For some reason, God caused me to choose a small Intervarsity chapter called the Chinese Christian Fellowship. In my mind I was choosing it to help their weakness in the area of Bible knowledge. In retrospect, I can see God knew I desperately needed the molding intimacy of a small community. This group became my focus, where I tried to build friendships and teach the Bible with increasing effectiveness. I burned with anger toward sin and a desire to see the Truth upheld.

However, my emotionally bankrupt faith caught up with me. I was lonely and depressed. I fell into sin, looking to a non-Christian girl to fulfill me. Though the adultery of my heart was never fully consummated, it was evil in God’s eyes. My desire was to be happy, not to glorify my Redeemer.

Patiently, a good friend showed me my sin. His calm challenges, along with my recognition of how far I had fallen, caused me to change. I experienced a time of challenge and self-examination. I saw my life and hated it, and began the process of repenting and coming back to a place of obedience to God.

By my junior year, God had driven the deep sin from my life and brought me back to a healthy pursuit of Him. I had been humbled, but still lacked real knowledge of the Bible. I knew trivia, but needed to know theology if I was to become who God wanted me to be.

I went to Washington DC to complete a semester-long internship. I questioned God, because I had begun building truly intimate relationships with the other people in CCF, (most notably, my eventual best friend Jared and a young lady named Samantha) and did not see how this previously planned trip fit into his plans. When I arrived, I had no idea where I would go to church or what I would do.

As we know, though, God’s plans are always the right plans. My first night in DC was a Friday, and at an MSU alumni dinner I met a girl who was a Christian. She told me that her church was just a block or two away from where I lived. That Sunday, I attended church with her. I never saw her again, but God’s purpose for her in my life was clear. The church was Capitol Hill Baptist Church.

There, I met the leader of the college ministry. He introduced me to James Santos, an intern at CHBC. We set up a weekly mentoring/accountability meeting. All of this happened my first Sunday there!

It began a time period of learning and growth. In my time with James, we read and discussed John Piper’s, “The Pleasures of God,” and J.I. Packer’s, “Evangelism and the Sovereignty of God.” I was also learning from Dr. Dever’s thoughtful expository preaching, and from articles in dozens of helpful websites.

When I went home, I was quite different. My knowledge of the faith was no longer merely technical… it was a knowledge of the soul, coming from a heart that had been humbled and then guided in wiser paths. My faith went beyond a commitment to the truth, and became a commitment to the person of God as my King, my Savior, and my Guide. I did not just believe in God; I loved Him.

I believed that was the end of the surprises. I felt God would now help me develop as a Christian politician, one able to defend the faith and speak for the Truth. However, such was not to be.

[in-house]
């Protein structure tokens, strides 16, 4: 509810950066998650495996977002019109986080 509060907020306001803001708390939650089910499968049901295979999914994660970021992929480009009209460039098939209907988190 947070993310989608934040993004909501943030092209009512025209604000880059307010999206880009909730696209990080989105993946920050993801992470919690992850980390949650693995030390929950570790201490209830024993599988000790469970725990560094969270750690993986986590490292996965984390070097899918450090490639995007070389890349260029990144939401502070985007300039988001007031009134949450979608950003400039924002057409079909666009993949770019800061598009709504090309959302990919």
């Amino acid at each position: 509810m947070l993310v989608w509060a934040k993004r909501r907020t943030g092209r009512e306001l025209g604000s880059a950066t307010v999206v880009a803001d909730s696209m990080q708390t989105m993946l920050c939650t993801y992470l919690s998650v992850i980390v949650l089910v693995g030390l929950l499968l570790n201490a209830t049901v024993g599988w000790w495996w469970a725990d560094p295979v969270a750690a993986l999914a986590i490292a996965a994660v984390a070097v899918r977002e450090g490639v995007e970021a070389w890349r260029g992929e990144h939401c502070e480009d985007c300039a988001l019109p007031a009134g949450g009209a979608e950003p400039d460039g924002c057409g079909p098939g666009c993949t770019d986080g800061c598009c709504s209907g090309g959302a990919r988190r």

One Sunday during my senior year, I was home from college for Christmas break. A pastor from another church taught the Sunday school, and he talked about his passion for God’s people, for God’s truth, and for the Church. As he was sharing, I broke down in tears. For no apparent reason, I sobbed with a mixture of fear, relief, and joy. I knew; knew, that I was being called to the ministry. Later, my pastor and church would agree.

Since that day at the end of 2003, I have been preparing to fulfill this call. I have involved myself heavily in my local church, serving as a Sunday school teacher, deacon, and occasional preacher. I married Samantha Quan in the summer of 2005, and began experiencing all the pains and joys of being in love. I have been reading and studying constantly. I have involved myself in several mentoring and accountability relationships. I have tried to focus on glorifying God both in my efforts now and in preparing for whatever He has for me down the road.

On December 20, 2005, my mom died from cancer. She was 44. Her death brought the opportunity to look back over what God has done in my life. Though she was as imperfect as the rest of us, I have been able to better appreciate the passion she had for God. I have also come to appreciate my father’s loving and faithful leadership even more than before, without comparing myself or feeling inferior.

The process of working through the grief and discontent that followed my mom’s death has made me even more certain of God’s call. He has wonderfully prepared me with excellent parents, a solid education, a good mind, a godly wife, humbling experiences, and a burning passion to see His kingdom established in the world. I am still a weak and sinful person. However, my hope and prayer is that God will use seminary to continue molding me into a person able to express the glory of the gospel to a needy world, and able to help bring the church to a place of complete worship and obedience to Him.

2 comments:

amanda said...

:)I am so glad you were accepted into seminary

Grace said...

Hey Ben this is grace from camp, i'm not sure if you remember me. I was looking for a picture of your mom on the internet for a english project, it's about people you look up to and this came up on google. It was nice reading this. I hear your going to JV this summer and you're speaking there to, but i'm only going to varsity this year but i hope everything goes well!